Thursday, January 1, 2009

Review: Harry Oosterhuis, Stepchildren of Nature: Krafft-Ebing, Psychiatry and the Making of Sexual Identity, [University of Chicago Press, 2000]

Most English speakers know little about the Viennese psychiatrist Richard von Krafft-Ebing [1840-1902] beyond the facts that he was the author of Psychopathia sexualis and one of the founders of scientific sexology, who coined such words as sadism and masochism. Most often he is treated as a footnote in the history of psychoanalysis.
Harry Oosterhuis’s profound reading of published as well as unpublished sources does more than establish Krafft-Ebing’s place in the evolution of twentieth century ideas about sexual identity. It also provides a cogent and convincing alternative to Foucault’s view that concepts of sexual identity were simply imposed by doctors ‘from the top down.’ While Krafft-Ebing was a great classifier, he didn’t simply reduce his patient’s lives to symptomatic expressions of pathology.
Oosterhuis begins with the simple observation that Krafft-Ebing often quotes his patients directly and at length and that even when not directly quoting them, he still manages to give voice to their view of their distress. While Krafft-Ebing was certainly a psychiatrist of his times in his views about the role of heredity in sexual deviance, Oosterhuis makes it clear that he also listened closely to his patients and was influenced by their opinions.
In doing so Krafft-Ebing participated in transformation of attitudes about sexuality. In the early nineteenth century what mattered about sexuality was whether it contributed to reproduction. By the end of that century what mattered was a person’s sexual experience and identity. Not only did homosexuality become a category opposed to heterosexuality, but heterosexuality became more that having babies. It came to mean having sexual pleasure with a person of the opposite sex.
Because homosexual acts were illegal in Austria, Krafft-Ebing first became involved with cases of sexual deviance through his forensic work, where he examined many working class offenders. Acheiving some fame, he opened a private practice and began to see individuals from his own social background for consultations. Confronted with these patients, in a voluntary, private setting, Krafft-Ebing, like others in the history of psychiatry, could not help but recognize something of their humanity. Because his hereditarian theory provided no way for him to think about these people, he published their stories more or less as told to him.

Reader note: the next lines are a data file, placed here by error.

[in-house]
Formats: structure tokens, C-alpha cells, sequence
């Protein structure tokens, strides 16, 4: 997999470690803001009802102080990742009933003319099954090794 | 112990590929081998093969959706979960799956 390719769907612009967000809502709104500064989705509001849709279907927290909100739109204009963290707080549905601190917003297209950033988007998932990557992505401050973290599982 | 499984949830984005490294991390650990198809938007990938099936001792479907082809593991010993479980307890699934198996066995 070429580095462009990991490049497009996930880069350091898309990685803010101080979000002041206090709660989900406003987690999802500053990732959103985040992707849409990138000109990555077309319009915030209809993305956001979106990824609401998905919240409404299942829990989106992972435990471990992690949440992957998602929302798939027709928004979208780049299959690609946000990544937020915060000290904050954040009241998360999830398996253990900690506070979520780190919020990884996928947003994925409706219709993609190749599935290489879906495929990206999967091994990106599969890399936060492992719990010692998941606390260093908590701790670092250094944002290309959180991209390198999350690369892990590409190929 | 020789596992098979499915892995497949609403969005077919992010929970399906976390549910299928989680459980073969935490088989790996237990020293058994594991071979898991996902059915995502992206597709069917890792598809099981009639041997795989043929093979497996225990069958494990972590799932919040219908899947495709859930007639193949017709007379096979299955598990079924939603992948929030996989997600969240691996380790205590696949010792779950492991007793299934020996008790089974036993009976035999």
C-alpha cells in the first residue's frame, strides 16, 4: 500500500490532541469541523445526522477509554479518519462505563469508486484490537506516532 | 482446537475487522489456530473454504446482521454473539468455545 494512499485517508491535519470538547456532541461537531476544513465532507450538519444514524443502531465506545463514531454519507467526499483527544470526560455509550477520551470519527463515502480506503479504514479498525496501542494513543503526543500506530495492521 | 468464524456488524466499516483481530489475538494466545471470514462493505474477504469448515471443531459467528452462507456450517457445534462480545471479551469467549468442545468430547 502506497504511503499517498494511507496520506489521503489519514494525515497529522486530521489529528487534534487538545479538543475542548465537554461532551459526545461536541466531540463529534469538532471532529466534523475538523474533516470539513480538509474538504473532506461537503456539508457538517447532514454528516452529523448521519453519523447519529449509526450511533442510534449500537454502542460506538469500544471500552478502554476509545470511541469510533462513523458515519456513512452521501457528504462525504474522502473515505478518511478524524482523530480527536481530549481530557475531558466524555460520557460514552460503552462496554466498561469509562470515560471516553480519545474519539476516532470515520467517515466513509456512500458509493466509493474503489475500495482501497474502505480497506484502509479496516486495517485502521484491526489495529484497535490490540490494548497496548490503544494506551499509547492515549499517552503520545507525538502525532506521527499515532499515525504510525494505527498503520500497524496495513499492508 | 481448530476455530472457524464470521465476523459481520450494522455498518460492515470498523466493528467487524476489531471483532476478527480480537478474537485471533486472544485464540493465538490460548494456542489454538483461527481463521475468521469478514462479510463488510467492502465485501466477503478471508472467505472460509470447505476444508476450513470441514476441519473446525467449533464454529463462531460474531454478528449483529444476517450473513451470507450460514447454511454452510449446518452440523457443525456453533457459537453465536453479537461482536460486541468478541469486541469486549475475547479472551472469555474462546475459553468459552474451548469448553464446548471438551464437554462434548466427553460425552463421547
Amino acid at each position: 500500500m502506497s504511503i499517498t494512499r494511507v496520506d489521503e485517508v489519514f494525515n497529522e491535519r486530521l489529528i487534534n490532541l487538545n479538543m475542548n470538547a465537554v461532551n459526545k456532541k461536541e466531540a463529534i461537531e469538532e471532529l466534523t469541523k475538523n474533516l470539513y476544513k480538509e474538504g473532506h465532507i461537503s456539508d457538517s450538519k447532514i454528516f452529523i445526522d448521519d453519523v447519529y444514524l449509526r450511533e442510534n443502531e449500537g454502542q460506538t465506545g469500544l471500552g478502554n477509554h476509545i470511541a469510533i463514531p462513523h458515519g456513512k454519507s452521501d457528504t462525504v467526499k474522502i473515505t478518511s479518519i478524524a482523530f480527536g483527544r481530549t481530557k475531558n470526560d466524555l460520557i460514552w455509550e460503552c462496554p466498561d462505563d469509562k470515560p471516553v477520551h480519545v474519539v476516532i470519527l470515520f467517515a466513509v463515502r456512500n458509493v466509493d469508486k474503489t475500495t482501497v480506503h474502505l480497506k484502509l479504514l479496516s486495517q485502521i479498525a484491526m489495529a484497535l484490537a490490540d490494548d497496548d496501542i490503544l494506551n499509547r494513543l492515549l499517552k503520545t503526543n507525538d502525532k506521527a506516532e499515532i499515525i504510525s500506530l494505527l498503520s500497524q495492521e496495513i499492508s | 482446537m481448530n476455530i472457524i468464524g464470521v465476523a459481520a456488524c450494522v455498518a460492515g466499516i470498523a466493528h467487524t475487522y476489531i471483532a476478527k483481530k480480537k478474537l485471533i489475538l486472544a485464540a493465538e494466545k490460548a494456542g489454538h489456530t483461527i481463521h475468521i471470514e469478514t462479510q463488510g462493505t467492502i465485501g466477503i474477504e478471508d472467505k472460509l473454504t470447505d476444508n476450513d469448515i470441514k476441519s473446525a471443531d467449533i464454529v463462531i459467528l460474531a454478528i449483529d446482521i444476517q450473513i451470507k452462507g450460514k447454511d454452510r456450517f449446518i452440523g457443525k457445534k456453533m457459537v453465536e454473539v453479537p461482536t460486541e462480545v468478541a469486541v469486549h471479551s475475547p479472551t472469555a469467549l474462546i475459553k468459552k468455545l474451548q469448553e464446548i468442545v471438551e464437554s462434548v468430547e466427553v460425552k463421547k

Some of these patients insisted that they did not suffer from an illness, that they were perfectly happy and that their only problem was legal persecution. Others wrote to him saying that they had found it very helpful to read the stories published in his book, that they could see themselves in his case histories. Through Oosterhuis’ eyes, Psychopathia sexualis, begins to seem like a nineteenth century chat room, a space where anonymous discourse allows for the shaping of new identities.
All of this, as Oosterhuis makes clear, simply does not fit the model of the medicalization of sexual deviance given to us by Michel Foucault. In Krafft-Ebing’s work one can begin to see a negotiation between psychiatrists and patients about the scope and meaning of classificatory systems.
This vision of the negotiation of diagnostic catagories between psychiatrists and patients represents a profound revision of one of the principles that has influenced the history of psychiatry over the last thirty years. As such Oosterhuis’s meditation on the life and and work of Richard von Krafft-Ebing has broad significance and deserves a wide readership.

Edward M. Brown

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